By Norris Burkes, Feb 20. 2022
Some years back — decades actually — I left my young family to spend seven weeks in Montgomery, Alabama, for Air Force training called Squadron Officer School.
The dry content included Air Force leadership, communication and strategy. Not much to hold a chaplain’s interest, so when a classmate offered to take a few of us on a beach-getaway, we jumped at the opportunity.
I remember my buddy as a tall, self-assured affable guy, but since I can’t recall his name, let’s call him Lt. Gray.
When Gray told us we were making the trip in his personal plane, I assumed he was an overpaid flyboy. But when we got to the airport, his 1957 Piper Cub spoke bargain flight.
I couldn’t help but think how I shared a birth year with this plane and prayed I wouldn’t share a death year with it as well.
Nevertheless, I swallowed my fears to tell the lieutenant what I thought he’d want to hear. “Wow, what a cool plane! She’s gorgeous.”
Looking back, I’m sure I enjoyed the beautiful 90-minute flight, just as I surely enjoyed the stunning sands of Ft Walton Beach, Florida.
But sometime late in the afternoon, we noticed our pilot studying the sky. “Time to go,” Gray said.
As a reader, you have the luxury of knowing we would return safely, but if you’d been there, you’d have enjoyed no such luxury.
That’s because halfway into the flight, the clouds amassed quite a threating arsenal. Flashes appeared in the sky and the plane rumbled toward the approaching storm like a tennis shoe in a dryer.
During the next thirty minutes, the chatty, confident banter of young sunburnt officers disappeared. “I think I can steer us around this,” Gray finally announced.
As our pilot plotted to skirt the storm, I was trying to say my prayers, thanking God for my wife and firstborn daughter.
But just as quickly as the drama built, it dissipated into a smooth landing in Montgomery.
As Gray was taxiing the old girl right back to where we started, he glanced at our copilot to say, “Well, I’m glad we took the chaplain along for that one.”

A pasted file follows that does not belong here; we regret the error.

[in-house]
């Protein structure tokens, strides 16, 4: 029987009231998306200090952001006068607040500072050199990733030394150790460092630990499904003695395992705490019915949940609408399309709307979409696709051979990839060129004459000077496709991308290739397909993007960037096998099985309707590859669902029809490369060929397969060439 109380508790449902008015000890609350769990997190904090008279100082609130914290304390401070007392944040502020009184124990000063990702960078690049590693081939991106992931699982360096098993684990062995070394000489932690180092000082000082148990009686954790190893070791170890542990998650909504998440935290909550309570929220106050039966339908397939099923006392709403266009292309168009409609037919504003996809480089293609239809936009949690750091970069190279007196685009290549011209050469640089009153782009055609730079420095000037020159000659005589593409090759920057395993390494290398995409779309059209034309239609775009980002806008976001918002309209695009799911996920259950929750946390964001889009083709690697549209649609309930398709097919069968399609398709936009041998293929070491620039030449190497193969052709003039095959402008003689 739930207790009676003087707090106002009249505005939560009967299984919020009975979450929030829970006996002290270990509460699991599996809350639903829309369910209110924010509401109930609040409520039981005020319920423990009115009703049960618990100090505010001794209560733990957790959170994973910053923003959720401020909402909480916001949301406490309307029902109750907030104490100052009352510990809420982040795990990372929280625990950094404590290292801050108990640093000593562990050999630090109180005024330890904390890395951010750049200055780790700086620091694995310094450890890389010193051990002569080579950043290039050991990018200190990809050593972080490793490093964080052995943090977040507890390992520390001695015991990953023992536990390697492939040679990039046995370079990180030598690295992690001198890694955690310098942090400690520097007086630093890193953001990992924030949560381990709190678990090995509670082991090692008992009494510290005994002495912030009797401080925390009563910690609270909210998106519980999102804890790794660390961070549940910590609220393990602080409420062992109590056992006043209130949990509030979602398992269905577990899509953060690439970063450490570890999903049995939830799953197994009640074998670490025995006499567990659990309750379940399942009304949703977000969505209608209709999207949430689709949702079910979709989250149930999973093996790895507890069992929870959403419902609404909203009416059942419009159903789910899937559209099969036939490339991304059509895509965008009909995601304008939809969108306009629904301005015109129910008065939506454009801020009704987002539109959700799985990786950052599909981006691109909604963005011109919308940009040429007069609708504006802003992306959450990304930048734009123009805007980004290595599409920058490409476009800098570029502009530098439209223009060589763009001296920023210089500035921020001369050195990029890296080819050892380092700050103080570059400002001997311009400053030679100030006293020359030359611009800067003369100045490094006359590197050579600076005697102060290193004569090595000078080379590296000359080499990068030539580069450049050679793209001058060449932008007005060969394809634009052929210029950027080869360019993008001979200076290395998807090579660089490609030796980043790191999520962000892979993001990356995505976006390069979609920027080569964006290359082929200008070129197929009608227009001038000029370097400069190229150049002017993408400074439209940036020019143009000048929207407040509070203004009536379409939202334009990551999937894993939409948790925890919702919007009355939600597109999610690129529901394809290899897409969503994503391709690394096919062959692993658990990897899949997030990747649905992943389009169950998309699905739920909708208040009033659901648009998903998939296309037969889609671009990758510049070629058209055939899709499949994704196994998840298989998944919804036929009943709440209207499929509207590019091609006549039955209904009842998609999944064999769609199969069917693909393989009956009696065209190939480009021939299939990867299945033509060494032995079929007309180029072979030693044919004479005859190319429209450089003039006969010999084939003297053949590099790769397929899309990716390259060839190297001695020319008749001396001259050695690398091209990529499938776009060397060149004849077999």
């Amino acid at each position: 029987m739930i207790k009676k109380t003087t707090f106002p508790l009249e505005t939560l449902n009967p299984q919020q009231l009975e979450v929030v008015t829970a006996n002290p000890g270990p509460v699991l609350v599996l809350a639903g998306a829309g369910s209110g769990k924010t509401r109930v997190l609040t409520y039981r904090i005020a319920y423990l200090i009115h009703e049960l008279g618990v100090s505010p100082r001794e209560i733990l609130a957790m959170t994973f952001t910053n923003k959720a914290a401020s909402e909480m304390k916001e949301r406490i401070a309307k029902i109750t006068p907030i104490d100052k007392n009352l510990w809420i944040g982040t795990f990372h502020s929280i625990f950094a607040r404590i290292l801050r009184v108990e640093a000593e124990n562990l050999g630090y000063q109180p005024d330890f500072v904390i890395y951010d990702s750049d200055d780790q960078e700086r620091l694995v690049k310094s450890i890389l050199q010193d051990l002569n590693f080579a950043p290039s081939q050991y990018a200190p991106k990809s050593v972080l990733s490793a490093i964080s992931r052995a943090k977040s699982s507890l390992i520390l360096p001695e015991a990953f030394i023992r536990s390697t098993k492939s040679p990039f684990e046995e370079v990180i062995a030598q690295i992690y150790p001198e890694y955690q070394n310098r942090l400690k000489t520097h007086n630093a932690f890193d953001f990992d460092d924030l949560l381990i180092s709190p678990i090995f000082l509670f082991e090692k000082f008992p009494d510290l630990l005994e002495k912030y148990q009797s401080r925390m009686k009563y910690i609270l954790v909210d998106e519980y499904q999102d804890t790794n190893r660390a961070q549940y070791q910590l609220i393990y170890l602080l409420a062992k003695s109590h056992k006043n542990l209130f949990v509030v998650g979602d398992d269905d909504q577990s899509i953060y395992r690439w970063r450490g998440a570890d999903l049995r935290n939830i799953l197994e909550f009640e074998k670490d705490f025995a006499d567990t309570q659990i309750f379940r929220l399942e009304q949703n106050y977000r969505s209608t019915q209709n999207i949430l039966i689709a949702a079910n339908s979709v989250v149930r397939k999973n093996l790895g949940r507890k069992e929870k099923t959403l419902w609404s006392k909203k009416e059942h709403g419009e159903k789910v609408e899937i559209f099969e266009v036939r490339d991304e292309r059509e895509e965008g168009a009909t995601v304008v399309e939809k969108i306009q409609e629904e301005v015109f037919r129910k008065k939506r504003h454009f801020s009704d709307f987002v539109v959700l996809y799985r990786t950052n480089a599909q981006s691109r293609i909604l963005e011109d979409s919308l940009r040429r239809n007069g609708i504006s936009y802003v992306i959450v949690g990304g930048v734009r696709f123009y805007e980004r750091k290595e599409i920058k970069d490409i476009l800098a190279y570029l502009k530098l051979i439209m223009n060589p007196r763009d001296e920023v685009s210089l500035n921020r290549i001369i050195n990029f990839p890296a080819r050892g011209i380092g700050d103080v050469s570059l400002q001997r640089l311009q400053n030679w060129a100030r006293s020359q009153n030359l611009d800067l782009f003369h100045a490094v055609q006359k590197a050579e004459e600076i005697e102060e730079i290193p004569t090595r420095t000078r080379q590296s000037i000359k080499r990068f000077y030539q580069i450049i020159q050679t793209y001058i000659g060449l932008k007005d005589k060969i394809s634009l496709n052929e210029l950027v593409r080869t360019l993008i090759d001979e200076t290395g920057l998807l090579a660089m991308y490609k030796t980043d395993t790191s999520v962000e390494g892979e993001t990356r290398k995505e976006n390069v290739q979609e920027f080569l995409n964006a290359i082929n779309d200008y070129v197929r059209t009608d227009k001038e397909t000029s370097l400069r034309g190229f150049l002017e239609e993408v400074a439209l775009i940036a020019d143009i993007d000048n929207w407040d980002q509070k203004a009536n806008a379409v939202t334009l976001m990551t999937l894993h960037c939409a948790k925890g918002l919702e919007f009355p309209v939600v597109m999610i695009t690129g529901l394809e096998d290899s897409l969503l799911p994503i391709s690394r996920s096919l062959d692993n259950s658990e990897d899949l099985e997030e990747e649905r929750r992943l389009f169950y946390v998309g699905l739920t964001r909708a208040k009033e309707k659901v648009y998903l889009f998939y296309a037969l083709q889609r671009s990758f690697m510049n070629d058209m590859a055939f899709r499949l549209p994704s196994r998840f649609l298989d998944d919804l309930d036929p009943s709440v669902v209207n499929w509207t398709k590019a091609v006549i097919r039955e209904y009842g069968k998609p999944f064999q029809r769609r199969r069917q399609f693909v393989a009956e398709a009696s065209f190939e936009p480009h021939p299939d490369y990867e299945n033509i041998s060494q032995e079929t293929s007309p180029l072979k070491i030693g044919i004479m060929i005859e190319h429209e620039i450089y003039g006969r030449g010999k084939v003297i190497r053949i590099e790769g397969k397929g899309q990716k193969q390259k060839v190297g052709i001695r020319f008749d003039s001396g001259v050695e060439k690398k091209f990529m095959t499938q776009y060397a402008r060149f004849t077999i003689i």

Chaplains are used to the rabbit-foot, lucky-charm jokes. But it was time to set the record straight, giving credit where it was due.
“Yeah, I’m just glad we had a good pilot,” I said. “I was scared spitless.”
My story seems a decent analogy of the pandemic-size storm our world has navigated the last two years.
Like our makeshift aircrew, it’s time we all admit something. We’ve all been afraid.
Some of you may say, “Not me. I didn’t panic. I depended on the Lord.”
Others insist they knew science would save them all along.
Either way, we can’t honestly deny that we were afraid.
All of us knew fear, such as the anxiety of losing a job or business, or worse yet, the terror of losing a loved one.
Now’s the time we find the bravery to admit we’ve all acted out of that fear — whether we were fearful of a vaccine or fearful of being without a vaccine. Both the masked and the unmasked were stricken with a bout of unhelpful fear.
Whatever side you were on, it boiled down to one thing — losing control of our lives.
As tragic as this pandemic has been, the thing I fear the most is that we may come out of this crisis not speaking to each other, afraid of one another.
Our pilot’s joke that day about his chappy passenger, was the first time I realized he’d been scared. That moment we all laughed together became the most redeeming one — it was the minute we knew we weren’t alone.
As I learned during my shaky flight, faith in God and/or a pilot’s skill doesn’t exempt us from fear. But honestly admitting our fears is the first step to overcoming them.
Something I’m confident Lt. Gray learned well by the summer of 1990 as the Air Force graduated him and half my classmates to fly combat missions over the sands of Kuwait.
Take a fearless flight with me to Honduras May 15-22, 2022. Signup deadline March 15, 2022: https://chispaproject.org/volunteertrip/
Contact Chaplain Norris at firstname.lastname@example.org or 10556 Combie Rd. Suite 6643 Auburn, CA 95602 or voicemail (843) 608-9715.